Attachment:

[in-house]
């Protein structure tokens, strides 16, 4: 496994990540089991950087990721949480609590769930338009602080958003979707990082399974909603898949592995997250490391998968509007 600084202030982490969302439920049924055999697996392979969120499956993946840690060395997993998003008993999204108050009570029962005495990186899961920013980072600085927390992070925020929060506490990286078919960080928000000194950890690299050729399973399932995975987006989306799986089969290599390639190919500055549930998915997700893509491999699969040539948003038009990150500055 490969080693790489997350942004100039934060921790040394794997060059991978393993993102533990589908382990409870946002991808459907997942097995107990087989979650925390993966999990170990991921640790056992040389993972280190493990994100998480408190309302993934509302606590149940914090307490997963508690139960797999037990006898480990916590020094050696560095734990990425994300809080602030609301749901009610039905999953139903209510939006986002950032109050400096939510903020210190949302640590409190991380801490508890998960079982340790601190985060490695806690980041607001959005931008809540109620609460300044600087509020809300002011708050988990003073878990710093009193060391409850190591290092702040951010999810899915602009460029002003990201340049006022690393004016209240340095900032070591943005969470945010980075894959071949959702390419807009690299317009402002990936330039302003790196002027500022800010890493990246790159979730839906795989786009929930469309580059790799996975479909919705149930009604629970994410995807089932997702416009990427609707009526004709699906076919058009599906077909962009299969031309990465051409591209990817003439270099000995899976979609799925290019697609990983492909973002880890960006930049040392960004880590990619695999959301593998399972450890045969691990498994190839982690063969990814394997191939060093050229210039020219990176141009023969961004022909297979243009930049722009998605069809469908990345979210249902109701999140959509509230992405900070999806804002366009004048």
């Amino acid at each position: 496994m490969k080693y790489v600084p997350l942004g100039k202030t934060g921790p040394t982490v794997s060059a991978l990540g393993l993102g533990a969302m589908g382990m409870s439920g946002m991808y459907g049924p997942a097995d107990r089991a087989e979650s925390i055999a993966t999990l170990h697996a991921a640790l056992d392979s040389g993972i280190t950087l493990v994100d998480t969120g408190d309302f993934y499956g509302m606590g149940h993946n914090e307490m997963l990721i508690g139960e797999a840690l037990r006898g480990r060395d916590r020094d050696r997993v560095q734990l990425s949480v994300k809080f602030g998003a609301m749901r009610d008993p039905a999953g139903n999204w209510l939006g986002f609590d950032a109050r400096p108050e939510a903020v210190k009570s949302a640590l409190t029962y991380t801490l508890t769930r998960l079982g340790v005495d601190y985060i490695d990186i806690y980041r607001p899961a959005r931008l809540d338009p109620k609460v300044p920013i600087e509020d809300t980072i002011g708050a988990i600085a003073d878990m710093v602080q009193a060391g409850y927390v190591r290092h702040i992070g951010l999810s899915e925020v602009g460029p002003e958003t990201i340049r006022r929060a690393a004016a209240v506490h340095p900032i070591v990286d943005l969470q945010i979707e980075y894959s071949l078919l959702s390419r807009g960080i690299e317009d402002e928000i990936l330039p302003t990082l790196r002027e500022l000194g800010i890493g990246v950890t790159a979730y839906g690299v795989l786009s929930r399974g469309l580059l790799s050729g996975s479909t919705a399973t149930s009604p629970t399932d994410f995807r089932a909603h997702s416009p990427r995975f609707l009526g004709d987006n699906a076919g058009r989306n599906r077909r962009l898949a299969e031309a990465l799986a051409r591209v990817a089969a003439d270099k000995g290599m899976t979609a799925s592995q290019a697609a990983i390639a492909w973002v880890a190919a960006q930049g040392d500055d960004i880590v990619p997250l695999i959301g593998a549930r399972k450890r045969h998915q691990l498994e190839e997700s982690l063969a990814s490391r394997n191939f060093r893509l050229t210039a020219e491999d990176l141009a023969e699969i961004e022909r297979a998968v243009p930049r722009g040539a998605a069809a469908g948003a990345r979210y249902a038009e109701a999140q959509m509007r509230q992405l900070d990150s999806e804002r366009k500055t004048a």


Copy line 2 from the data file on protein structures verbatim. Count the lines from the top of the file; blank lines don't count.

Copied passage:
């Protein structure tokens, strides 16, 4: 496994990540089991950087990721949480609590769930338009602080958003979707990082399974909603898949592995997250490391998968509007 600084202030982490969302439920049924055999697996392979969120499956993946840690060395997993998003008993999204108050009570029962005495990186899961920013980072600085927390992070925020929060506490990286078919960080928000000194950890690299050729399973399932995975987006989306799986089969290599390639190919500055549930998915997700893509491999699969040539948003038009990150500055 490969080693790489997350942004100039934060921790040394794997060059991978393993993102533990589908382990409870946002991808459907997942097995107990087989979650925390993966999990170990991921640790056992040389993972280190493990994100998480408190309302993934509302606590149940914090307490997963508690139960797999037990006898480990916590020094050696560095734990990425994300809080602030609301749901009610039905999953139903209510939006986002950032109050400096939510903020210190949302640590409190991380801490508890998960079982340790601190985060490695806690980041607001959005931008809540109620609460300044600087509020809300002011708050988990003073878990710093009193060391409850190591290092702040951010999810899915602009460029002003990201340049006022690393004016209240340095900032070591943005969470945010980075894959071949959702390419807009690299317009402002990936330039302003790196002027500022800010890493990246790159979730839906795989786009929930469309580059790799996975479909919705149930009604629970994410995807089932997702416009990427609707009526004709699906076919058009599906077909962009299969031309990465051409591209990817003439270099000995899976979609799925290019697609990983492909973002880890960006930049040392960004880590990619695999959301593998399972450890045969691990498994190839982690063969990814394997191939060093050229210039020219990176141009023969961004022909297979243009930049722009998605069809469908990345979210249902109701999140959509509230992405900070999806804002366009004048």